Nail cancers remain rare and most of them are melanomas. Teo Soleymani, a dermatologist at UCLA Health who treated Garcia, says. In Garcia’s case, she had squamous cell carcinoma, a common skin cancer that is less aggressive than melanoma. But the cause of hers, HPV, is unusual.

This is quite rare for several reasons. Generally speaking, strains that cause cancer from an HPV perspective tend to be more sexually transmitted,” Soleymani told TODAY.com. “In Grace’s case, she had a wound, which became the gateway. So that thick skin that we have on our hands and feet that acts as a natural barrier against infections and things like that was no longer there, and the virus was able to infect her skin.

Garcia’s cancer grew rapidly.

“Hers was interesting in that her timeline was about three months, which is pretty short for squamous cell carcinoma,” says Soleymani. “It’s also consistent with the fact that she had a high-risk strain of HPV that’s doing pretty well, which isn’t just a mild cut.”

Thanks to her determination, however, she met Soleymani early and was diagnosed with stage 1 cancer.

“Your results are entirely dictated by how quickly you catch them, and very often they are completely curable,” says Soleymani. Her perseverance, not only did she get a great result, but she probably saved herself from having her finger amputated.

Soleymani played Mohs surgery On it, a procedure that allows doctors to see “100% of the edge” of the cancer. This means doctors can remove all of the cancer, providing a “high cure rate” without removing too much skin.

“Because we are able to verify 100% of the margin with the Mohs micrograph technique, it doesn’t need radiation,” says Soleymani. “She doesn’t need any further treatment.”

The most common nail cancers dermatologists see are melanomas, which usually appear as a black or dark brown streak along the length of the nail. If people have squamous cell carcinomas of the nail, they look like a bleeding lump.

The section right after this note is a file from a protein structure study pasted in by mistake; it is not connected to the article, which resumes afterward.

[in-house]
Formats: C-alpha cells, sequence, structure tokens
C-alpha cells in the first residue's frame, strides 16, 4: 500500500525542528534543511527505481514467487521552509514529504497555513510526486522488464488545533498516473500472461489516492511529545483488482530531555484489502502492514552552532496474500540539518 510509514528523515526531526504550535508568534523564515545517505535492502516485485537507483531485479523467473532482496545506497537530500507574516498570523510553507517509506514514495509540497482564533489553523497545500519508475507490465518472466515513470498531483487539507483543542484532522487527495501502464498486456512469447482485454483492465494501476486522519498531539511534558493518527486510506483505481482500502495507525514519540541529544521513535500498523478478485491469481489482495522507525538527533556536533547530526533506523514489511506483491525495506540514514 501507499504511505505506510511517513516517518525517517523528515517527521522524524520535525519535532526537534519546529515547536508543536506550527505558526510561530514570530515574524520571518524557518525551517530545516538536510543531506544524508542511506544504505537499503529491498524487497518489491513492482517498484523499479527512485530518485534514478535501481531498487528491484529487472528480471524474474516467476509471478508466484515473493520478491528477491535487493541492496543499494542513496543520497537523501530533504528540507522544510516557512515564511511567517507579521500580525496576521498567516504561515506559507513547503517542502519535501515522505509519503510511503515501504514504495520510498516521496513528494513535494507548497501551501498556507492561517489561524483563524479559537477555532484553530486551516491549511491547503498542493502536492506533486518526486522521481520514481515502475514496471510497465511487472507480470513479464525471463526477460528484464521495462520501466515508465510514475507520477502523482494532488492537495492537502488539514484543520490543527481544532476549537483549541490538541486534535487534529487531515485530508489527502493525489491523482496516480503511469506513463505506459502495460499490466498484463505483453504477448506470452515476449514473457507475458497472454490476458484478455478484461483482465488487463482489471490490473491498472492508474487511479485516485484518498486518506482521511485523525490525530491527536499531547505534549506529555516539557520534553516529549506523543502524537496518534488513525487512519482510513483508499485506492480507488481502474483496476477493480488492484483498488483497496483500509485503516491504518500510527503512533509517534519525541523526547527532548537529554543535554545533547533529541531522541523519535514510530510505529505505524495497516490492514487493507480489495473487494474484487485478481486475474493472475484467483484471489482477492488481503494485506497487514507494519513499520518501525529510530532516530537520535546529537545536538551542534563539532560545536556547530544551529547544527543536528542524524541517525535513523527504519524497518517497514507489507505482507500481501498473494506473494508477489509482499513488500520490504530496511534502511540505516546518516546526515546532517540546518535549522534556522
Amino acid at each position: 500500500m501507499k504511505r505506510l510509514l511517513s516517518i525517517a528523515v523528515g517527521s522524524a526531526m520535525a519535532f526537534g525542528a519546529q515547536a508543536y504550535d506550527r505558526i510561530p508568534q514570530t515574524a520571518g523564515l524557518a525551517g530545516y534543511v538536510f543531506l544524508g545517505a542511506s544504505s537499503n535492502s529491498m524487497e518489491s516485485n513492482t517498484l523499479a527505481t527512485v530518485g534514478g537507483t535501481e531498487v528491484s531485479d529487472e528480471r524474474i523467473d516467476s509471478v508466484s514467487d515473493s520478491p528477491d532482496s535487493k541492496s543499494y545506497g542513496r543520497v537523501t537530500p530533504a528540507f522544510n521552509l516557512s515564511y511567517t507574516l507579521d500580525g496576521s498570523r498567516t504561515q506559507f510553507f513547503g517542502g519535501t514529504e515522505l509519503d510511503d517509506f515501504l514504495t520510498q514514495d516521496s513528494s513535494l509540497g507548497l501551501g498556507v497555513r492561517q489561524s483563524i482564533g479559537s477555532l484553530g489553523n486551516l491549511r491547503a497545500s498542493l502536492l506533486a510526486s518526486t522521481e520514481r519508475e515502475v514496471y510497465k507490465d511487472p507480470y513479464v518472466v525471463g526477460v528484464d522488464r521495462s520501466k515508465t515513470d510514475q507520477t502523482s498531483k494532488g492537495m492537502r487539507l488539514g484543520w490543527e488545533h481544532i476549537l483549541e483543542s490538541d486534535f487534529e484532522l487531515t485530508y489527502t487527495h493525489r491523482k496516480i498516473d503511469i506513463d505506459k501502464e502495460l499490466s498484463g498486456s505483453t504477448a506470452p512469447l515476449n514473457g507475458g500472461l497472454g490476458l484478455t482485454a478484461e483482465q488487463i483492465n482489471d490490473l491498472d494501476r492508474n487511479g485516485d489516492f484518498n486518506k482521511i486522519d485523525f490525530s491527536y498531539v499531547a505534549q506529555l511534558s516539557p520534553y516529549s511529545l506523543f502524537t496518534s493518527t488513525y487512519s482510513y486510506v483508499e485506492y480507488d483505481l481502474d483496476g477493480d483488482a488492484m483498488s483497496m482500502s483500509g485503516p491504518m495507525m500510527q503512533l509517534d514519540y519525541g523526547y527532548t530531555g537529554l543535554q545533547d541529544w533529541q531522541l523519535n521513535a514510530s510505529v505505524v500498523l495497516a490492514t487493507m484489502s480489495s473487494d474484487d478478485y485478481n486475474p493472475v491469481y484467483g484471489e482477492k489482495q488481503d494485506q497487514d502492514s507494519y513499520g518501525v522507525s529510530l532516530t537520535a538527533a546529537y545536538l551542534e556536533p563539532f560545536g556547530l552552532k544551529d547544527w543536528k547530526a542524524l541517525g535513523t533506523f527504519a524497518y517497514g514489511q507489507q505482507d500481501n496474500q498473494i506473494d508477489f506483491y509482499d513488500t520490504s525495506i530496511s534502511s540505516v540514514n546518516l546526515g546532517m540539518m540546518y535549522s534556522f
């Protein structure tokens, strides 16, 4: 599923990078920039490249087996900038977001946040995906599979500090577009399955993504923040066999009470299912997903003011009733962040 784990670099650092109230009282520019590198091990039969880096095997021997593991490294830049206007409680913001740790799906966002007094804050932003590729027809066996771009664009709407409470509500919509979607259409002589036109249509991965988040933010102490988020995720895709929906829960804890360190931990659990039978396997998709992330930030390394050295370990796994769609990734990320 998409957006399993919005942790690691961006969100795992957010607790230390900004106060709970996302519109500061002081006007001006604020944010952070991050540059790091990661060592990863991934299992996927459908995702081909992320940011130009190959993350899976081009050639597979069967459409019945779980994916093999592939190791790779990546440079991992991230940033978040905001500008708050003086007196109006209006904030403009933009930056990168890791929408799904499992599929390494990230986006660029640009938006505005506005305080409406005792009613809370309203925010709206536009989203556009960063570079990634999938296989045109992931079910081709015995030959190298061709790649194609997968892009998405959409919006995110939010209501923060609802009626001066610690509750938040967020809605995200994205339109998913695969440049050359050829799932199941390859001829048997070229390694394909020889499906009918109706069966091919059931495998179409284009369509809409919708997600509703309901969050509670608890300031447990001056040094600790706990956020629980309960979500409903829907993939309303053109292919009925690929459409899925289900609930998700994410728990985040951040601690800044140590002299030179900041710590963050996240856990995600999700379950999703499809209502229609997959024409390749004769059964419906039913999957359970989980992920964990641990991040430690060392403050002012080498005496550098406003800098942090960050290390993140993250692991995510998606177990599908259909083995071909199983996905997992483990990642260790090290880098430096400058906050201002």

“Any time you have a growth that doesn’t go away in about four weeks, that’s kind of our signal,” Soleymani says. “You should see your dermatologist.”

He recommends that everyone get the HPV vaccine to prevent the development of HPV-related cancers.

“The vaccine has been shown in many emerging studies over the past two years to not only reduce the incidence of common things, such as warts and obviously cervical cancer, which it’s come out for, but also to reduce the risk and incidence of skin “cancer linked to HPV,” he says.

Cancer on a finger (Grace Garcia)

Cancer on a finger (Grace Garcia)

life after cancer

As Garcia’s fingernail returns to normal, she still feels traumatized.

“We consider a manicure to be something special,” she says. And it happens.

Garcia should follow up with her dermatologist for regular skin cancer screenings. She thinks it’s important to talk about her experience to raise awareness and encourage people who get manicures and pedicures to make sure they watch nail technicians use new tools. She also urges people to be persistent if something is wrong with their health.

“I fought from day one because I knew something was wrong,” Garcia says.

This article was originally published on TODAY.com